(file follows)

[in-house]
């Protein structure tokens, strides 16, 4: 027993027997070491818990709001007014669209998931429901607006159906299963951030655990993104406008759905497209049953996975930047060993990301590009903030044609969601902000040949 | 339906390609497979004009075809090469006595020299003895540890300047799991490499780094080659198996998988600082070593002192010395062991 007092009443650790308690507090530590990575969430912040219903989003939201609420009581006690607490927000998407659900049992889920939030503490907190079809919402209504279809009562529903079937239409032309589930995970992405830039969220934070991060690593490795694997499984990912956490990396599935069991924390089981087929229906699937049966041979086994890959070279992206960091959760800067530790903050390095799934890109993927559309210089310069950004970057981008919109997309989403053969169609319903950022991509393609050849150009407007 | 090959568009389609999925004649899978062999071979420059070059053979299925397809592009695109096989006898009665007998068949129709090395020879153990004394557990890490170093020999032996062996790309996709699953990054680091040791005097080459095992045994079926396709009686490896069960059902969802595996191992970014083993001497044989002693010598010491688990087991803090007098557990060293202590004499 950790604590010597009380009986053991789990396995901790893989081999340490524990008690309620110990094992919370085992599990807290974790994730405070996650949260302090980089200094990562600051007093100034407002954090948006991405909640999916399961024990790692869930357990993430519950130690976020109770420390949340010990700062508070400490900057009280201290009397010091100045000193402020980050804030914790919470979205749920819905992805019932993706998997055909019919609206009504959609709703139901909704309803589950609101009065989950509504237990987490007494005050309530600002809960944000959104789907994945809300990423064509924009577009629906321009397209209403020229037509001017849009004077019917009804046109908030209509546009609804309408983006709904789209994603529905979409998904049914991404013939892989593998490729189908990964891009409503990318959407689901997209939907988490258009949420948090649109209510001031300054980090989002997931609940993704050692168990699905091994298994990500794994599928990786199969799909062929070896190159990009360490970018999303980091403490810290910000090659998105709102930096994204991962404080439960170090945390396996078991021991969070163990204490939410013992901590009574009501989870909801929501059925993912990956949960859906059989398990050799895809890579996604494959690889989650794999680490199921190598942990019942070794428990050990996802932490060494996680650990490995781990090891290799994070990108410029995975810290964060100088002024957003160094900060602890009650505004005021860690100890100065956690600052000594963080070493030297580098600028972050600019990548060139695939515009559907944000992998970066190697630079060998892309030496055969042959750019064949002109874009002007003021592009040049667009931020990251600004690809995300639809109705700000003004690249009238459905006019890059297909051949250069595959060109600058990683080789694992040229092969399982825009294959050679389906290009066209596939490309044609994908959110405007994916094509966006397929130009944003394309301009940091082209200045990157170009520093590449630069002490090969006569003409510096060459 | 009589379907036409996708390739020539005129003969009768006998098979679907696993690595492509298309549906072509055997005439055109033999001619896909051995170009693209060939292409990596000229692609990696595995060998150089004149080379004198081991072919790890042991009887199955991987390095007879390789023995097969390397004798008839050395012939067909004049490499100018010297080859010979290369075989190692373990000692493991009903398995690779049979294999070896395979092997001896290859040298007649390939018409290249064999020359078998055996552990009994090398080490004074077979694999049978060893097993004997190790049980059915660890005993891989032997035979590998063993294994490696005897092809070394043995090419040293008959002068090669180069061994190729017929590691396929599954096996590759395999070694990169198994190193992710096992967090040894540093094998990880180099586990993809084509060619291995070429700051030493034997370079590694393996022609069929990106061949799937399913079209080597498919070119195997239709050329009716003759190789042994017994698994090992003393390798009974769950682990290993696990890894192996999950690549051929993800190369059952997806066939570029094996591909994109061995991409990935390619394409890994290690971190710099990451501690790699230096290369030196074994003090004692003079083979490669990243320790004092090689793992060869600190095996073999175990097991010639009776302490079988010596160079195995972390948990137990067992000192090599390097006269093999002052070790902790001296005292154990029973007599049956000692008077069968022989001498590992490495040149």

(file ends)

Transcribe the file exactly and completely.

[in-house]
């Protein structure tokens, strides 16, 4: 027993027997070491818990709001007014669209998931429901607006159906299963951030655990993104406008759905497209049953996975930047060993990301590009903030044609969601902000040949 | 339906390609497979004009075809090469006595020299003895540890300047799991490499780094080659198996998988600082070593002192010395062991 007092009443650790308690507090530590990575969430912040219903989003939201609420009581006690607490927000998407659900049992889920939030503490907190079809919402209504279809009562529903079937239409032309589930995970992405830039969220934070991060690593490795694997499984990912956490990396599935069991924390089981087929229906699937049966041979086994890959070279992206960091959760800067530790903050390095799934890109993927559309210089310069950004970057981008919109997309989403053969169609319903950022991509393609050849150009407007 | 090959568009389609999925004649899978062999071979420059070059053979299925397809592009695109096989006898009665007998068949129709090395020879153990004394557990890490170093020999032996062996790309996709699953990054680091040791005097080459095992045994079926396709009686490896069960059902969802595996191992970014083993001497044989002693010598010491688990087991803090007098557990060293202590004499 950790604590010597009380009986053991789990396995901790893989081999340490524990008690309620110990094992919370085992599990807290974790994730405070996650949260302090980089200094990562600051007093100034407002954090948006991405909640999916399961024990790692869930357990993430519950130690976020109770420390949340010990700062508070400490900057009280201290009397010091100045000193402020980050804030914790919470979205749920819905992805019932993706998997055909019919609206009504959609709703139901909704309803589950609101009065989950509504237990987490007494005050309530600002809960944000959104789907994945809300990423064509924009577009629906321009397209209403020229037509001017849009004077019917009804046109908030209509546009609804309408983006709904789209994603529905979409998904049914991404013939892989593998490729189908990964891009409503990318959407689901997209939907988490258009949420948090649109209510001031300054980090989002997931609940993704050692168990699905091994298994990500794994599928990786199969799909062929070896190159990009360490970018999303980091403490810290910000090659998105709102930096994204991962404080439960170090945390396996078991021991969070163990204490939410013992901590009574009501989870909801929501059925993912990956949960859906059989398990050799895809890579996604494959690889989650794999680490199921190598942990019942070794428990050990996802932490060494996680650990490995781990090891290799994070990108410029995975810290964060100088002024957003160094900060602890009650505004005021860690100890100065956690600052000594963080070493030297580098600028972050600019990548060139695939515009559907944000992998970066190697630079060998892309030496055969042959750019064949002109874009002007003021592009040049667009931020990251600004690809995300639809109705700000003004690249009238459905006019890059297909051949250069595959060109600058990683080789694992040229092969399982825009294959050679389906290009066209596939490309044609994908959110405007994916094509966006397929130009944003394309301009940091082209200045990157170009520093590449630069002490090969006569003409510096060459 | 009589379907036409996708390739020539005129003969009768006998098979679907696993690595492509298309549906072509055997005439055109033999001619896909051995170009693209060939292409990596000229692609990696595995060998150089004149080379004198081991072919790890042991009887199955991987390095007879390789023995097969390397004798008839050395012939067909004049490499100018010297080859010979290369075989190692373990000692493991009903398995690779049979294999070896395979092997001896290859040298007649390939018409290249064999020359078998055996552990009994090398080490004074077979694999049978060893097993004997190790049980059915660890005993891989032997035979590998063993294994490696005897092809070394043995090419040293008959002068090669180069061994190729017929590691396929599954096996590759395999070694990169198994190193992710096992967090040894540093094998990880180099586990993809084509060619291995070429700051030493034997370079590694393996022609069929990106061949799937399913079209080597498919070119195997239709050329009716003759190789042994017994698994090992003393390798009974769950682990290993696990890894192996999950690549051929993800190369059952997806066939570029094996591909994109061995991409990935390619394409890994290690971190710099990451501690790699230096290369030196074994003090004692003079083979490669990243320790004092090689793992060869600190095996073999175990097991010639009776302490079988010596160079195995972390948990137990067992000192090599390097006269093999002052070790902790001296005292154990029973007599049956000692008077069968022989001498590992490495040149």